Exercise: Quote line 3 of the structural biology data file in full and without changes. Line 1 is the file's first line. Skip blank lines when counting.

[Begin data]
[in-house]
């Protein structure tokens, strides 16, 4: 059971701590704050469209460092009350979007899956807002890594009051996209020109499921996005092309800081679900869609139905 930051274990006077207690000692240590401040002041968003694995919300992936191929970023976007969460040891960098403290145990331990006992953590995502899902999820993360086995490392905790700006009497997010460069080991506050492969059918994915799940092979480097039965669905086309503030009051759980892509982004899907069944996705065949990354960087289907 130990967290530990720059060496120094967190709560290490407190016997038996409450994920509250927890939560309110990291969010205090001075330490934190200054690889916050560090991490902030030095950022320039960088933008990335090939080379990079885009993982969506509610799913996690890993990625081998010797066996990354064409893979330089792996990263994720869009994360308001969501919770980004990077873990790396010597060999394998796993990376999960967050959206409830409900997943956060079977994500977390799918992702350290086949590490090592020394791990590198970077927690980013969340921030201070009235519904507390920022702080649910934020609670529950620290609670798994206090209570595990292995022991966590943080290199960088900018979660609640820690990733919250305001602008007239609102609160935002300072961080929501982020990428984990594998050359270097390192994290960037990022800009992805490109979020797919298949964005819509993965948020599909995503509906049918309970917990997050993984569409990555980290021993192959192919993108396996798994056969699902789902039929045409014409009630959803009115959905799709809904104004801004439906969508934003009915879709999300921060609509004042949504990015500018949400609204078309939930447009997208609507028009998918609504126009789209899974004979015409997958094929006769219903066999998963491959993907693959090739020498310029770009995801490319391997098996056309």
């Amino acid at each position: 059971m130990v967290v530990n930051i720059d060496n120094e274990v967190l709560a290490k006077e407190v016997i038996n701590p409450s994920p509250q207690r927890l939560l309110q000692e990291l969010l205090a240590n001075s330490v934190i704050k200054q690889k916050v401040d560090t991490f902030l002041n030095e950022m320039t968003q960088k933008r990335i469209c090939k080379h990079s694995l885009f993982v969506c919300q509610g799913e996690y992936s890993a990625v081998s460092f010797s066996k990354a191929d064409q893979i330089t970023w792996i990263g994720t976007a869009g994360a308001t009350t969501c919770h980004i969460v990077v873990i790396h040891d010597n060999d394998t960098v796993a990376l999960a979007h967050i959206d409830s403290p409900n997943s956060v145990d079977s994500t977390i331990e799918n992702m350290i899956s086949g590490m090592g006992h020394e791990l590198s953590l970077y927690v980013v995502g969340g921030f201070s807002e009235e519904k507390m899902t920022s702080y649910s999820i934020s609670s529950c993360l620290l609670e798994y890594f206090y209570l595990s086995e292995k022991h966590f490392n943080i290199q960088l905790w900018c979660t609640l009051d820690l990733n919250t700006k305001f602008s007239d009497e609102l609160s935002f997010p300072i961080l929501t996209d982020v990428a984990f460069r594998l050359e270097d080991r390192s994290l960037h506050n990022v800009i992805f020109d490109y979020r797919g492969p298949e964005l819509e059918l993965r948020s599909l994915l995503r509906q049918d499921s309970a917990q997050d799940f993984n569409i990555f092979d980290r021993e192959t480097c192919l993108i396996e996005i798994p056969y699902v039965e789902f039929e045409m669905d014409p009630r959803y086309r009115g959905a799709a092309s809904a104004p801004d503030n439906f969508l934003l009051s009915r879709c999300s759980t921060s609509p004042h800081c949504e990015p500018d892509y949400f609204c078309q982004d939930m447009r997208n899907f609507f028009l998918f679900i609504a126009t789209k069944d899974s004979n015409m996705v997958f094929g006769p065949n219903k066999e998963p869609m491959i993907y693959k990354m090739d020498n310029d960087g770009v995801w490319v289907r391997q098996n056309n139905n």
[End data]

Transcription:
């Amino acid at each position: 059971m130990v967290v530990n930051i720059d060496n120094e274990v967190l709560a290490k006077e407190v016997i038996n701590p409450s994920p509250q207690r927890l939560l309110q000692e990291l969010l205090a240590n001075s330490v934190i704050k200054q690889k916050v401040d560090t991490f902030l002041n030095e950022m320039t968003q960088k933008r990335i469209c090939k080379h990079s694995l885009f993982v969506c919300q509610g799913e996690y992936s890993a990625v081998s460092f010797s066996k990354a191929d064409q893979i330089t970023w792996i990263g994720t976007a869009g994360a308001t009350t969501c919770h980004i969460v990077v873990i790396h040891d010597n060999d394998t960098v796993a990376l999960a979007h967050i959206d409830s403290p409900n997943s956060v145990d079977s994500t977390i331990e799918n992702m350290i899956s086949g590490m090592g006992h020394e791990l590198s953590l970077y927690v980013v995502g969340g921030f201070s807002e009235e519904k507390m899902t920022s702080y649910s999820i934020s609670s529950c993360l620290l609670e798994y890594f206090y209570l595990s086995e292995k022991h966590f490392n943080i290199q960088l905790w900018c979660t609640l009051d820690l990733n919250t700006k305001f602008s007239d009497e609102l609160s935002f997010p300072i961080l929501t996209d982020v990428a984990f460069r594998l050359e270097d080991r390192s994290l960037h506050n990022v800009i992805f020109d490109y979020r797919g492969p298949e964005l819509e059918l993965r948020s599909l994915l995503r509906q049918d499921s309970a917990q997050d799940f993984n569409i990555f092979d980290r021993e192959t480097c192919l993108i396996e996005i798994p056969y699902v039965e789902f039929e045409m669905d014409p009630r959803y086309r009115g959905a799709a092309s809904a104004p801004d503030n439906f969508l934003l009051s009915r879709c999300s759980t921060s609509p004042h800081c949504e990015p500018d892509y949400f609204c078309q982004d939930m447009r997208n899907f609507f028009l998918f679900i609504a126009t789209k069944d899974s004979n015409m996705v997958f094929g006769p065949n219903k066999e998963p869609m491959i993907y693959k990354m090739d020498n310029d960087g770009v995801w490319v289907r391997q098996n056309n139905n």